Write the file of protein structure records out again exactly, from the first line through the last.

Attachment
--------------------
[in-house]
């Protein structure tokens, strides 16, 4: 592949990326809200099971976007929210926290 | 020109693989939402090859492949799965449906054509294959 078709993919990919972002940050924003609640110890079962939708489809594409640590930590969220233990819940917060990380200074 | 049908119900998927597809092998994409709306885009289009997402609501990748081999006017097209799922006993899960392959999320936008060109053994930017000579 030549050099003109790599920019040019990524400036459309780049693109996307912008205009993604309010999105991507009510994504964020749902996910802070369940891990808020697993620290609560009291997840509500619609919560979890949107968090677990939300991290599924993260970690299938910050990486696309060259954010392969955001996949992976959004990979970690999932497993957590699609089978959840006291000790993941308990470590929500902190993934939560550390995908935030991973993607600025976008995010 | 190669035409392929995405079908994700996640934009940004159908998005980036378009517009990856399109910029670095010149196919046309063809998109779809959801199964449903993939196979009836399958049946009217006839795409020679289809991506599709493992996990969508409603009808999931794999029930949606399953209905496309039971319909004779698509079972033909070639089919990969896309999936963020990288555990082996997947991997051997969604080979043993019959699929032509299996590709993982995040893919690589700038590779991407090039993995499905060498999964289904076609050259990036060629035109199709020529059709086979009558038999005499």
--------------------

[in-house]
């Protein structure tokens, strides 16, 4: 592949990326809200099971976007929210926290 | 020109693989939402090859492949799965449906054509294959 078709993919990919972002940050924003609640110890079962939708489809594409640590930590969220233990819940917060990380200074 | 049908119900998927597809092998994409709306885009289009997402609501990748081999006017097209799922006993899960392959999320936008060109053994930017000579 030549050099003109790599920019040019990524400036459309780049693109996307912008205009993604309010999105991507009510994504964020749902996910802070369940891990808020697993620290609560009291997840509500619609919560979890949107968090677990939300991290599924993260970690299938910050990486696309060259954010392969955001996949992976959004990979970690999932497993957590699609089978959840006291000790993941308990470590929500902190993934939560550390995908935030991973993607600025976008995010 | 190669035409392929995405079908994700996640934009940004159908998005980036378009517009990856399109910029670095010149196919046309063809998109779809959801199964449903993939196979009836399958049946009217006839795409020679289809991506599709493992996990969508409603009808999931794999029930949606399953209905496309039971319909004779698509079972033909070639089919990969896309999936963020990288555990082996997947991997051997969604080979043993019959699929032509299996590709993982995040893919690589700038590779991407090039993995499905060498999964289904076609050259990036060629035109199709020529059709086979009558038999005499």